Former ArthroCare CFO Michael Gluk, who last year won his appeal of a 10-year sentence after being convicted of running a scheme to defraud investors of more than $750 million, yesterday pleaded guilty to a single count of conspiracy to commit wire fraud and securities fraud.
Gluk and ex-CEO Michael Baker were convicted in June 2014; Baker was sentenced to 20 years in prison and Gluk drew a 10-year term. Prosecutors alleged that the scheme was designed to generate false revenue numbers to meet internal and external forecasts by dumping inventory, 1st with a distributor called DiscoCare and eventually via free shipments to end-users. ArthroCare was DiscoCare’s only client until it acquired DiscoCare in December 2007, according to the documents.
In May 2013, ex-executive David Applegate pleaded guilty to the fraud charges; later that month former co-worker John Raffle denied his involvement but later changed his plea to guilty. Raffle was sentenced to serve 6 years and 8 months in prison followed by 3 years of supervised release; Applegate was sentenced to a 5-year term and 3 years of supervised release.
ArthroCare, which was acquired for $1.7 billion by Smith & Nephew (NYSE:SNN) in May 2014, agreed to pay a $30 million fine and enter a deferred prosecution deal to settle its part in the fraud.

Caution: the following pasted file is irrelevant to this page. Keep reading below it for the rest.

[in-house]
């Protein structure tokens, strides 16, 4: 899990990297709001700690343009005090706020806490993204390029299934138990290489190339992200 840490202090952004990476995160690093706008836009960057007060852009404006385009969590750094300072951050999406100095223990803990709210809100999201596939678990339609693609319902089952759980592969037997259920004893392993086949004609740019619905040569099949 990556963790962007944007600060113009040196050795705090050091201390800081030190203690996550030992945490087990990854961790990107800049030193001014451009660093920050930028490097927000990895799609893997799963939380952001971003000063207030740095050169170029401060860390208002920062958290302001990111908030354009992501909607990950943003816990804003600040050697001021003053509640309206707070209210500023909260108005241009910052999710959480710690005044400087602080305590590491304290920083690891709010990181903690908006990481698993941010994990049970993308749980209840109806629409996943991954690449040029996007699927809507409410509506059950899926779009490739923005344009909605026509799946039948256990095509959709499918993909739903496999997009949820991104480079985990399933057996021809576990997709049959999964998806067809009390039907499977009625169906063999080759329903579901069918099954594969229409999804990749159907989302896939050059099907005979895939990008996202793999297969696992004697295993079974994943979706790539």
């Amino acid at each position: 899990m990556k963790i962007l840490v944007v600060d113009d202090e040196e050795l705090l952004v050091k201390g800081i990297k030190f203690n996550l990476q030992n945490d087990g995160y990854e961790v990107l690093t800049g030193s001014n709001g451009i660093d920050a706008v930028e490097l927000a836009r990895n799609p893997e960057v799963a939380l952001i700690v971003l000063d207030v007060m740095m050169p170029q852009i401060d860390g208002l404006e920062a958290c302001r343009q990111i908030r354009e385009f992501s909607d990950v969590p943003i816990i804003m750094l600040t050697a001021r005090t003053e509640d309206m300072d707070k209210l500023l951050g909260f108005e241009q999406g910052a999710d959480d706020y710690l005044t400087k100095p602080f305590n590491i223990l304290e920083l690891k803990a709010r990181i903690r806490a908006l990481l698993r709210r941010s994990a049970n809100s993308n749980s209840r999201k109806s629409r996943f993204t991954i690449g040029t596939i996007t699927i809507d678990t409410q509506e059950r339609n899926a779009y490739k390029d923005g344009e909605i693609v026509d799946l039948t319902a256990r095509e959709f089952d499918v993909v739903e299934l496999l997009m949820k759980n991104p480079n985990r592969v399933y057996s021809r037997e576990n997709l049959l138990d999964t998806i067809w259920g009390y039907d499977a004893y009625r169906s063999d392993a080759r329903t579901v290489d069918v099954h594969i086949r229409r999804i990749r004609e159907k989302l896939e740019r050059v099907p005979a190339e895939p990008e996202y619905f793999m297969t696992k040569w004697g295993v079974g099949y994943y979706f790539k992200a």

Baker and Gluk won their appeals to the U.S. Court of Appeals for the 5th Circuit, arguing that Judge Samuel Sparks of the U.S. District Court for Western Texas wrongfully excluded evidence from investigations by law firm Latham & Watkins and the SEC that showed they were in the dark about the fraud going on at DiscoCare. The appeals court also agreed with the defendants’ argument that Sparks improperly allowed testimony about medical fraud that allegedly took place at DiscoCare, but was not included in the charges against Baker and Gluk.
Yesterday Gluk pleaded guilty in a hearing before Magistrate Judge Mark Lane after prosecutors introduced a new set of charges against him. Baker is slated for a new trial July 28, according to court documents.